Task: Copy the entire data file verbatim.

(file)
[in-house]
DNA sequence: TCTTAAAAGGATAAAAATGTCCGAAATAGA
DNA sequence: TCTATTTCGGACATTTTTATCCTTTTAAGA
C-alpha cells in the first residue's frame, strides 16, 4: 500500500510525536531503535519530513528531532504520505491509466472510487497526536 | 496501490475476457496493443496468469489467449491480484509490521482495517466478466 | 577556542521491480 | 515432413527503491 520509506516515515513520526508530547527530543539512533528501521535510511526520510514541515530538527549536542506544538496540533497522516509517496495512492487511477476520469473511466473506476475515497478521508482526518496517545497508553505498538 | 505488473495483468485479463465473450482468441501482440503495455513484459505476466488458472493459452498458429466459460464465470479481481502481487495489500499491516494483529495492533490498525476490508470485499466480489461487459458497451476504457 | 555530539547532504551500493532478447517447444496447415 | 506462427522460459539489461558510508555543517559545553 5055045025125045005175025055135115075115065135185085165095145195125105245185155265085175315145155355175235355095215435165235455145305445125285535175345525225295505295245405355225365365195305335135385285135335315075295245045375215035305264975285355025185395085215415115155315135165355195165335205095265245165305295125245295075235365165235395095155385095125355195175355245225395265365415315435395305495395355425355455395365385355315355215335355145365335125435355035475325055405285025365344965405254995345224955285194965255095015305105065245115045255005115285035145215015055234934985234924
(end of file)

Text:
[in-house]
DNA sequence: TCTTAAAAGGATAAAAATGTCCGAAATAGA
DNA sequence: TCTATTTCGGACATTTTTATCCTTTTAAGA
C-alpha cells in the first residue's frame, strides 16, 4: 500500500510525536531503535519530513528531532504520505491509466472510487497526536 | 496501490475476457496493443496468469489467449491480484509490521482495517466478466 | 577556542521491480 | 515432413527503491 520509506516515515513520526508530547527530543539512533528501521535510511526520510514541515530538527549536542506544538496540533497522516509517496495512492487511477476520469473511466473506476475515497478521508482526518496517545497508553505498538 | 505488473495483468485479463465473450482468441501482440503495455513484459505476466488458472493459452498458429466459460464465470479481481502481487495489500499491516494483529495492533490498525476490508470485499466480489461487459458497451476504457 | 555530539547532504551500493532478447517447444496447415 | 506462427522460459539489461558510508555543517559545553 5055045025125045005175025055135115075115065135185085165095145195125105245185155265085175315145155355175235355095215435165235455145305445125285535175345525225295505295245405355225365365195305335135385285135335315075295245045375215035305264975285355025185395085215415115155315135165355195165335205095265245165305295125245295075235365165235395095155385095125355195175355245225395265365415315435395305495395355425355455395365385355315355215335355145365335125435355035475325055405285025365344965405254995345224955285194965255095015305105065245115045255005115285035145215015055234934985234924